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Op-ed | Historians Must Turn Towards the Future

Scholars share responsibility for destructive myth-building

Our present is nothing to be excited about, and the future is dim. So we borrow hope from the past and go back in history, 900 years ago, to the era of King David IV or Queen Tamar. This is how history affects our present: promoting ephemeral nationalism, inflating our self-esteem beyond reason, it disorients our society. We, historians, bear this responsibility, and it is our duty to change how we look at history and how we teach it.

Author: Dr. Beka Kobakhidze. Professor and Co-chair of MA Program in Modern History of Georgia at Ilia State University and Georgian Studies Fellow at the Davis Center of Russian and Eurasian Studies of Harvard University

The loss of historical repairs breeds the maxims like “US can teach us nothing. We have trees of its age in our backyard.” It orients our society towards the past, more precisely towards protecting that past in the name of so-called “traditions,” many of which were – in fact – ‘created’ or ‘anointed’ in the 20th century.

And as a considerable part of our society thinks in these mental categories, politicians no longer have to talk about the future – the better way to educate our children, improve infrastructure or boost the economy. Why bother about these complex and contested policies when you can easily get ahead by claiming to defend the past?!

And so, the “David Gareji is Georgia” campaign can become the centerpiece of the election campaign. The classical writers of 19-20 centuries, like Vazha-Pshavela or Ilia Chavchavadze, can be routinely instrumentalized in everyday politics. The ruling party leaders took to labeling its opponents as “people without a motherland,” substituting the earlier iterations of this slur – “enemy of the people” or “KGB agent.” Thus, the past takes up a disproportional space in shaping citizens’ electoral decisions, not the future.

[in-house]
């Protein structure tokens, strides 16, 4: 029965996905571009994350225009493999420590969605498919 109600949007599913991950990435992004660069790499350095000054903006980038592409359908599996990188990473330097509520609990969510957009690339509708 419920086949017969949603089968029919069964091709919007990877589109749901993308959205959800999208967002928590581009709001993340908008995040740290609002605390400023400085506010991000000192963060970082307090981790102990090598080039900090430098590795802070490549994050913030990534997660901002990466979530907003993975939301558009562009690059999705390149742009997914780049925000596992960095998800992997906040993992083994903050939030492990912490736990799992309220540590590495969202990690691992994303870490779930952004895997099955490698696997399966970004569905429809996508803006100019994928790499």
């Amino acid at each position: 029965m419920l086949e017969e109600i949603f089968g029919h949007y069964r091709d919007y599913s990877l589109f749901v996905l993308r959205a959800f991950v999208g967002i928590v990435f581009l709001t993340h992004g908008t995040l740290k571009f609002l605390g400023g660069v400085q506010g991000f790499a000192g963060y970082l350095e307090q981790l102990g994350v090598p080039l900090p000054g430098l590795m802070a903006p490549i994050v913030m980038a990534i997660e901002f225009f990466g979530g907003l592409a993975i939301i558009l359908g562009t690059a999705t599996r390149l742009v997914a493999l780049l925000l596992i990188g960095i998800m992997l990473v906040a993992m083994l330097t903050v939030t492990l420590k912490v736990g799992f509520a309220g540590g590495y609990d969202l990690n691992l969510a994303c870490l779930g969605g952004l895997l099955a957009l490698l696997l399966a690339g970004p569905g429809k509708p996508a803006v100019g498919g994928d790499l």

Georgia historians are largely to blame for this collective madness. In Soviet times, social sciences and humanities bore the imprint of Marxism-Leninism, and the scholars worked to solidify and glorify its key tenets. The Communist party, workers, and peasants were glorified as heroes. Feudal lords, capitalists, and the West were the villains. Their Manichean worldview did not fundamentally change when the Soviet system fell. The ideology of socialism was substituted by nationalism, and the nationalist heroes replaced the Socialist ones. The new villains were all those who did not fit into a nationalist narrative.

While doing my research, I consulted one doctoral thesis written in the 1990s, which dealt with the diplomatic missions of the Georgian Democratic Republic in 1918-1921. The thesis contains many quotes by Ilia Chavchavadze, Georgia’s classical writer and revered publicist, who was murdered in 1907. What does Chavchavadze have to do with the diplomatic missions of the First Republic, you may ask?